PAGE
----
Caterpillar Inc. (NYSE: CAT) closed out 2016 at $92.74, for a dividend-adjusted total return of 42%. Just over half the gains were made in the second half of the year, and if you saw the earlier part of 2016 you might wonder how on earth Caterpillar ended up as the Dow’s top stock. The pro-infrastructure trading in the post-election rally took Caterpillar shares up 9.5% from the adjusted trading close on November 8. While the gains were solid, the reality is that Caterpillar’s peak close was on December 7, 2016, at a share price of $97.33.
You already have heard just how crazy it feels that Caterpillar rose so much in 2016. What you probably have not heard is just how much the Wall Street analysts were behind the curve here. At the start of 2016, analysts were recovering from Caterpillar shares having lost 23% of their value in 2015. Also at the start of 2016, the consensus analyst price target from Thomson Reuters was just $68.19, and that means the expected total return for Caterpillar was set to be just 4.9%, if you included its dividend yield of 4.5% at the time.
Some of the problems in 2015 persisted for much or all of 2016. Still, commodity markets recovered, even though every major growth economy in the world outside of the United States has been running at subpar growth. The strong dollar has weighed and will continue to weigh on Caterpillar’s ability to export at a time when fewer nations and companies want heavy equipment like this. Caterpillar gave some muted guidance, even after Trump predicted hundreds of billions of dollars heading into major infrastructure.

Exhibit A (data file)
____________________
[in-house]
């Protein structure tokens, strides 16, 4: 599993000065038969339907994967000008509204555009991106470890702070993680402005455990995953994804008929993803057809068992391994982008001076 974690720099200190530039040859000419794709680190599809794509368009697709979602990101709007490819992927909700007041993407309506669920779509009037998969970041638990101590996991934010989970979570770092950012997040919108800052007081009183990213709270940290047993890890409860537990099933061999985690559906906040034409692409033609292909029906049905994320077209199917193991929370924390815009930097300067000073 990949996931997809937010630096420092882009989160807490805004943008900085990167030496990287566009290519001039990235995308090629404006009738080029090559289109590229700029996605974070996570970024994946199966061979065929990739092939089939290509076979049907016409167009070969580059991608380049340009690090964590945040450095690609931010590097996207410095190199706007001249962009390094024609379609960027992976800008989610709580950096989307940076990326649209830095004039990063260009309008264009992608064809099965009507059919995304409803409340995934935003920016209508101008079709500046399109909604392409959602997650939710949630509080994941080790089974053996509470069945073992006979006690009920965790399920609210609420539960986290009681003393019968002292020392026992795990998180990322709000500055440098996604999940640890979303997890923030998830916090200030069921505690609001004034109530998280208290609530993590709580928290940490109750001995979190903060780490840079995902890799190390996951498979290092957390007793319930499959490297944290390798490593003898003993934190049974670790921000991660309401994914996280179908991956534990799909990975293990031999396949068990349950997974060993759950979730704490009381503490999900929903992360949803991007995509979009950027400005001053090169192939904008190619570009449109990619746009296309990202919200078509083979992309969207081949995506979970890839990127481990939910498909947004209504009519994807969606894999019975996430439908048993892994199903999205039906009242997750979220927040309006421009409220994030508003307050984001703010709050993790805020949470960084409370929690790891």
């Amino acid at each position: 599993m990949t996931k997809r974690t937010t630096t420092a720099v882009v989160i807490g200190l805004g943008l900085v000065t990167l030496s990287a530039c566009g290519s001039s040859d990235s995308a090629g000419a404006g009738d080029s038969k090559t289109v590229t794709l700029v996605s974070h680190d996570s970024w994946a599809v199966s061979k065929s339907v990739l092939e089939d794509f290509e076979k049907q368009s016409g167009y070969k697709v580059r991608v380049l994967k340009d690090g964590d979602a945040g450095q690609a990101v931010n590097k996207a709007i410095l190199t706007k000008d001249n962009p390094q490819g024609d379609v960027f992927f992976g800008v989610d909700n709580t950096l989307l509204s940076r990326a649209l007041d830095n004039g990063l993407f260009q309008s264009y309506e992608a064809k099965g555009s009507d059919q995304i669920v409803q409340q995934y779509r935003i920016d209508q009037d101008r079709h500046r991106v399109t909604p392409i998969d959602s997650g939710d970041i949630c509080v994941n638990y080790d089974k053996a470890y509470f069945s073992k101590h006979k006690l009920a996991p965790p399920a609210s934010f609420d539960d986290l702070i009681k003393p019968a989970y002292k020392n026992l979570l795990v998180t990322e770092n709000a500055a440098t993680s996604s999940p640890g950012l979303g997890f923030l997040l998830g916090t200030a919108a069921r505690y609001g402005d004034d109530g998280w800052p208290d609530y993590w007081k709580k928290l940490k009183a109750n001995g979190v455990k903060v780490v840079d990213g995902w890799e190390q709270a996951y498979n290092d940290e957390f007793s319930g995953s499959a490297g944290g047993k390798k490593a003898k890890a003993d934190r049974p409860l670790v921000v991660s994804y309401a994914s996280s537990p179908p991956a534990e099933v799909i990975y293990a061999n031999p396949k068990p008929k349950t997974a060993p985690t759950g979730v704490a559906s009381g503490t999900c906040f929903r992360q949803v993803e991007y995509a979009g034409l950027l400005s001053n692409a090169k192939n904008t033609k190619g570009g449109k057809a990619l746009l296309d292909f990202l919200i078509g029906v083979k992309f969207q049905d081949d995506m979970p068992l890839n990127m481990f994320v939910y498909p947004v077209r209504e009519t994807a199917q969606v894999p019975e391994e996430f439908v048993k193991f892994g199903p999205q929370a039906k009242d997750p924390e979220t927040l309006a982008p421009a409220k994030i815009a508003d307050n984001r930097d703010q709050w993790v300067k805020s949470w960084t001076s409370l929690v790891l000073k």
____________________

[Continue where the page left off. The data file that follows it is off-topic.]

Another issue to watch is that Caterpillar’s major monthly sales data continue to look atrocious. That may change in 2017, but perhaps because the comparisons in 2016 were down too much versus 2015.
And as of January 1, Cat has a new CEO, and several other new top executives also were appointed in late December.
What also should be considered is that Caterpillar was once projected to rise to well over $100 per share in 2015. The analyst community has remained well under the actual growth in the stock, and now analysts who get positive are having to expect major earnings bumps in 2018 from infrastructure and GDP recoveries around the globe.
Caterpillar is valued at 28 times a blended 2016 to 2017 earnings projection, but the earnings growth recovery for 2018 and 2019 is expected to be strong enough for it to be valued at 21 times (for 2018) and 15 times (for 2019).
Caterpillar made it into the 2017 Dogs of the Dow due to its yield. This comes with upside ahead to the dividend potentially, but we would point out that Moody’s downgraded Caterpillar’s credit metrics in December, even knowing that the infrastructure spending boost was coming.
Caterpillar has a 52-week trading range of $56.36 to $97.40 and a market cap of $54 billion. Its dividend yield is 3.3%.